Many people create an estate plan when they buy a house or have a child. Some people never revisit their estate plan because their plans for their legacy never change.
However, if you are a transplant to the Sunshine State who wants a warm retirement, you may need to update your estate plan. There is an important difference between Florida and essentially every other state in the country that could impact what happens to your property after you die.
The Florida courts won’t uphold no-contest clauses
If a family member wants a bigger inheritance than what you left for them, they could challenge your estate and cost everyone in the family thousands of dollars in probate fees. Trying to avoid those legacy-diminishing expenses can motivate some testators to include no-contest clauses in their estate plans.
A no-contest clause disinherits someone for challenging the estate plan. People add the clauses when they know their children constantly fight over things or when they choose to disinherit someone and believe they will be unhappy about that decision.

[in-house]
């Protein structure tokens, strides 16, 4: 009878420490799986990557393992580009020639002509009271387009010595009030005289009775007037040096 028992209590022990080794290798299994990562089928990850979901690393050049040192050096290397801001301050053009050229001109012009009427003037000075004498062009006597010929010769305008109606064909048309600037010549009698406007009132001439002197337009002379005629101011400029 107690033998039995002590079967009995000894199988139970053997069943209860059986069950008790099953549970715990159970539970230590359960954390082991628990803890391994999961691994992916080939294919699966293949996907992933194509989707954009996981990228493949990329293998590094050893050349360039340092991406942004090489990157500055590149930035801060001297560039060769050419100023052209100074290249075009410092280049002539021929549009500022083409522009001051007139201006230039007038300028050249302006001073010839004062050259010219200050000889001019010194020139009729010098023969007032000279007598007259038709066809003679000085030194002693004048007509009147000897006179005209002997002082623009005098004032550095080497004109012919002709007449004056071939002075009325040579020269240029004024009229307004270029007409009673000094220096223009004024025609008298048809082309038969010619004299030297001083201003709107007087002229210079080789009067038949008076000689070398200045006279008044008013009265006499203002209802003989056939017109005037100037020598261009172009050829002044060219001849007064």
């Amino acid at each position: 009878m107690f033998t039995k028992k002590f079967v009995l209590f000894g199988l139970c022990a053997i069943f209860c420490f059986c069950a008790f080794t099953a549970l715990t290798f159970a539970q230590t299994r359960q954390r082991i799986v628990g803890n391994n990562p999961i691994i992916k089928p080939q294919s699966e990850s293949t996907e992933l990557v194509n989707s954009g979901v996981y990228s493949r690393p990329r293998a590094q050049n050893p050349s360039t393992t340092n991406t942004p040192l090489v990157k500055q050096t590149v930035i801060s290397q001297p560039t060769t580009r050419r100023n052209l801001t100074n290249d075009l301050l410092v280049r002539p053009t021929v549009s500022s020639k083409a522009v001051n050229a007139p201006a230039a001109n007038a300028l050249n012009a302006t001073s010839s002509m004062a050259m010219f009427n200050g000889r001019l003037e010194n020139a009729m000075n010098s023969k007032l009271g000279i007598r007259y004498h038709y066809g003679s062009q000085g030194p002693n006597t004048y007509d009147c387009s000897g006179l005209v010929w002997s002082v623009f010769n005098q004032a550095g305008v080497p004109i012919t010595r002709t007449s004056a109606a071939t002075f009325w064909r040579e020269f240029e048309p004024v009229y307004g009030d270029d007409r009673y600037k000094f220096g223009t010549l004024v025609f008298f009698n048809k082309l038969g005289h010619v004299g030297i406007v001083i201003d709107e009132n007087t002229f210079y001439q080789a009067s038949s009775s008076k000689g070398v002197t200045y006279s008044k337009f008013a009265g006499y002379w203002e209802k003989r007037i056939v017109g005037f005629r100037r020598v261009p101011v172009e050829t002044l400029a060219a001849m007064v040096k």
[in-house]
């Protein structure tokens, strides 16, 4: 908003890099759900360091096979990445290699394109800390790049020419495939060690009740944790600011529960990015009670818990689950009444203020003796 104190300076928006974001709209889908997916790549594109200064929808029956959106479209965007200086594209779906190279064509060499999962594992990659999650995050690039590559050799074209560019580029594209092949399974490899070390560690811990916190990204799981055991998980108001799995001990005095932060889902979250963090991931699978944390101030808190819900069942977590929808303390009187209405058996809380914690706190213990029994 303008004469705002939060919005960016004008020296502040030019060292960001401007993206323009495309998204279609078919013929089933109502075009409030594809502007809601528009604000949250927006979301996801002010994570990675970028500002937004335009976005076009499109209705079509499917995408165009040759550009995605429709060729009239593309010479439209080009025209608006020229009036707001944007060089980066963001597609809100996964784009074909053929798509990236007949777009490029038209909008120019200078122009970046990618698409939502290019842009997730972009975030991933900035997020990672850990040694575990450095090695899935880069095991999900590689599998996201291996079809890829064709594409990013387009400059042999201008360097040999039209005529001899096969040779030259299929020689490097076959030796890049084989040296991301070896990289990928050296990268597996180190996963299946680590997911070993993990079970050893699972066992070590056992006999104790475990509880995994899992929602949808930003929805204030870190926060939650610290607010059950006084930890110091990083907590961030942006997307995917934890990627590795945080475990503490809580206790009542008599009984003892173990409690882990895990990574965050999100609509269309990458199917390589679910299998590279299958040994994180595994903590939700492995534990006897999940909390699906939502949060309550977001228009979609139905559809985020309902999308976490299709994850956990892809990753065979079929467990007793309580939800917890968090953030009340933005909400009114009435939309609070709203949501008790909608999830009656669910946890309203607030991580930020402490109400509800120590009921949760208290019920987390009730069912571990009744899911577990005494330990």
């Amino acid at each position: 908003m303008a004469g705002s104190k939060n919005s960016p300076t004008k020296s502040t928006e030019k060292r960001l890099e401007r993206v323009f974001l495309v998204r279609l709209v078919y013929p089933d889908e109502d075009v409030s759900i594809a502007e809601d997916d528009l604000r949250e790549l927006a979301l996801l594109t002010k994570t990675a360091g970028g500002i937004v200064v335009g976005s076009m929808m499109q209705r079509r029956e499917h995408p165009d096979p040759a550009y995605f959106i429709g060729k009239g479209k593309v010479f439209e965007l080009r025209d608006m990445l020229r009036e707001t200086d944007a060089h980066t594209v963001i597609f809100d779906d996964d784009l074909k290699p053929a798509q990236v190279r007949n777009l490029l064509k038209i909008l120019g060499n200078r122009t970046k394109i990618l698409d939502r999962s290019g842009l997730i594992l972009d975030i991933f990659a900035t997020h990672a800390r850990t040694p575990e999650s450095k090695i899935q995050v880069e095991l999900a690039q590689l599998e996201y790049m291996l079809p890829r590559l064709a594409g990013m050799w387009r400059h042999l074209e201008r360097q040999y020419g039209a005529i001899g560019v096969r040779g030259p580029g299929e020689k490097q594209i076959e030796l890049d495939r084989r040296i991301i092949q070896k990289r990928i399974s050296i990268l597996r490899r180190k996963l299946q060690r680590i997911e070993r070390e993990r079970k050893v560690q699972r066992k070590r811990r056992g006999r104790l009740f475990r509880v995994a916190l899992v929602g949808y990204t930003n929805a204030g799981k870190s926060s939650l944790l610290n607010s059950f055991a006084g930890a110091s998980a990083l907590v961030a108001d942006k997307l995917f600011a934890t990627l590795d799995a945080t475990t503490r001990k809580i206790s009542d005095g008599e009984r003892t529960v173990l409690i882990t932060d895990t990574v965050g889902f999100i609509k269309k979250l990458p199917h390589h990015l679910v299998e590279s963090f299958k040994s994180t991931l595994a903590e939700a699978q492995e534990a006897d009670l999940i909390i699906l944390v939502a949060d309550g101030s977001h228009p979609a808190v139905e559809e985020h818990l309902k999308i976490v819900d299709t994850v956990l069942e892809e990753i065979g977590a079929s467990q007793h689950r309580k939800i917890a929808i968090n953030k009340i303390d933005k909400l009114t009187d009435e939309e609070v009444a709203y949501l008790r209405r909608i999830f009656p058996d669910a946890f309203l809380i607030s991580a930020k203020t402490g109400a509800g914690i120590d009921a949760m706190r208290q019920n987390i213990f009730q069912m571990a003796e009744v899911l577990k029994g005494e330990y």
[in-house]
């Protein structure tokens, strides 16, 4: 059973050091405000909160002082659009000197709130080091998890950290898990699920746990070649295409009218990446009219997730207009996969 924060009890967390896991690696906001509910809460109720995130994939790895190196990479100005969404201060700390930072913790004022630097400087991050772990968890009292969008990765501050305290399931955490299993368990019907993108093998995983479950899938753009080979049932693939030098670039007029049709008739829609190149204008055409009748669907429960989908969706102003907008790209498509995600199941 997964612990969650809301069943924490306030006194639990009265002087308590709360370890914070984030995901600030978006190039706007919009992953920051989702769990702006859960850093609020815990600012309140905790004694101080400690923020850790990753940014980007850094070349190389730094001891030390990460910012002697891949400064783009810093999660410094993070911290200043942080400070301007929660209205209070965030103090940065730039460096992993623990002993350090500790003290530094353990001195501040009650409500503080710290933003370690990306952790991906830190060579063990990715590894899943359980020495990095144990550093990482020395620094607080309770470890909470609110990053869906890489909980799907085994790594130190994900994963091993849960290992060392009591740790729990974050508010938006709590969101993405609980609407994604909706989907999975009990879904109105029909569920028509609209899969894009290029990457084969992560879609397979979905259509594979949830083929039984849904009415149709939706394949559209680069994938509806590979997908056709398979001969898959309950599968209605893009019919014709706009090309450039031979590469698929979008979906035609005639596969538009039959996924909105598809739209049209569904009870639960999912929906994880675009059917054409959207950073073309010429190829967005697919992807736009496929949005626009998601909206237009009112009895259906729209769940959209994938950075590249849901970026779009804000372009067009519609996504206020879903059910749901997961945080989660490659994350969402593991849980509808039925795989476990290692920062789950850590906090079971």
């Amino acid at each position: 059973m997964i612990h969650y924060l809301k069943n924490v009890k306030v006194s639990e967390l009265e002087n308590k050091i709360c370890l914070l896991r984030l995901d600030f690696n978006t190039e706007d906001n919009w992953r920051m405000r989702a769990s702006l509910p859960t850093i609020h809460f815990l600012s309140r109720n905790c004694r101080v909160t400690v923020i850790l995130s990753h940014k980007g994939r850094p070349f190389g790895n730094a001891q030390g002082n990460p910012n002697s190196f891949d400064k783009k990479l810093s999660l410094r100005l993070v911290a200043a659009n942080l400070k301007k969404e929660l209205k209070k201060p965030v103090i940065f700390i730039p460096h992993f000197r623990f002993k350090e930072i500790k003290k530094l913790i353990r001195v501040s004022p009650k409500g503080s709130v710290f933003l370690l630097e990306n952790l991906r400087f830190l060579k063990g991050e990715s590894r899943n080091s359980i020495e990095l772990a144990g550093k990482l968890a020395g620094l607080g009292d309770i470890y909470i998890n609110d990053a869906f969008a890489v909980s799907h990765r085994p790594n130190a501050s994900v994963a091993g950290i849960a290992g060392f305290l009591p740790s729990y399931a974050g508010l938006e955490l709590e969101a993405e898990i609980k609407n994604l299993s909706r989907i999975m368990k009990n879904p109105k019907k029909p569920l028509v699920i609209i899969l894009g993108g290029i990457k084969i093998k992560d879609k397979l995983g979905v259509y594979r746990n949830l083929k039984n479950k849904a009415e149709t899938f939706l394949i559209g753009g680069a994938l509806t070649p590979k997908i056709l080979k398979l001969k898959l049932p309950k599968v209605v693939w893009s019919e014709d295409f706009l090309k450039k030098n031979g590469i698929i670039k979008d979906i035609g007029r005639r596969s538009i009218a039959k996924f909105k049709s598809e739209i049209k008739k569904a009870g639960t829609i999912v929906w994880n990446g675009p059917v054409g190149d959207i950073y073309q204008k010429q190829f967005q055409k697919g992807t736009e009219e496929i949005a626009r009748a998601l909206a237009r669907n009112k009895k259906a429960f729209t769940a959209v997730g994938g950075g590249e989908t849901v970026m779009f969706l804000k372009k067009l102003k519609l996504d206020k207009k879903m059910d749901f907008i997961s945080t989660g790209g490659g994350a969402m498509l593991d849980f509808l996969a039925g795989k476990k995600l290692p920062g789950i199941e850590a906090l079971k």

Although you technically can still include a no-contest clause in your Florida estate plan, state law in Florida prohibits the courts from enforcing the clause. While it may still serve as a deterrent, it won’t have any practical effect during estate administration. Worse, it could actually strengthen someone’s claim that your estate plan was inaccurate or outdated.
Unenforceable and ruled documents may be more vulnerable to a challenge
Keeping old clauses and terms in your estate plan could actually achieve the exact opposite of your intent when you added those terms. Sometimes, people can successfully challenge an estate plan based on it being so old and outdated that it no longer reasonably reflects the values and priorities of the testator.
A holdover no-contest clause from estate planning years ago in another state could strengthen the claim someone makes about your documents being old and inaccurate. Although leaving the clause in doesn’t inherently invalidate the rest of the document, it could increase the risk of someone challenging your wishes.
Updating your documents to reflect Florida state law can help ensure your estate plan is enforceable if you die after moving to Florida.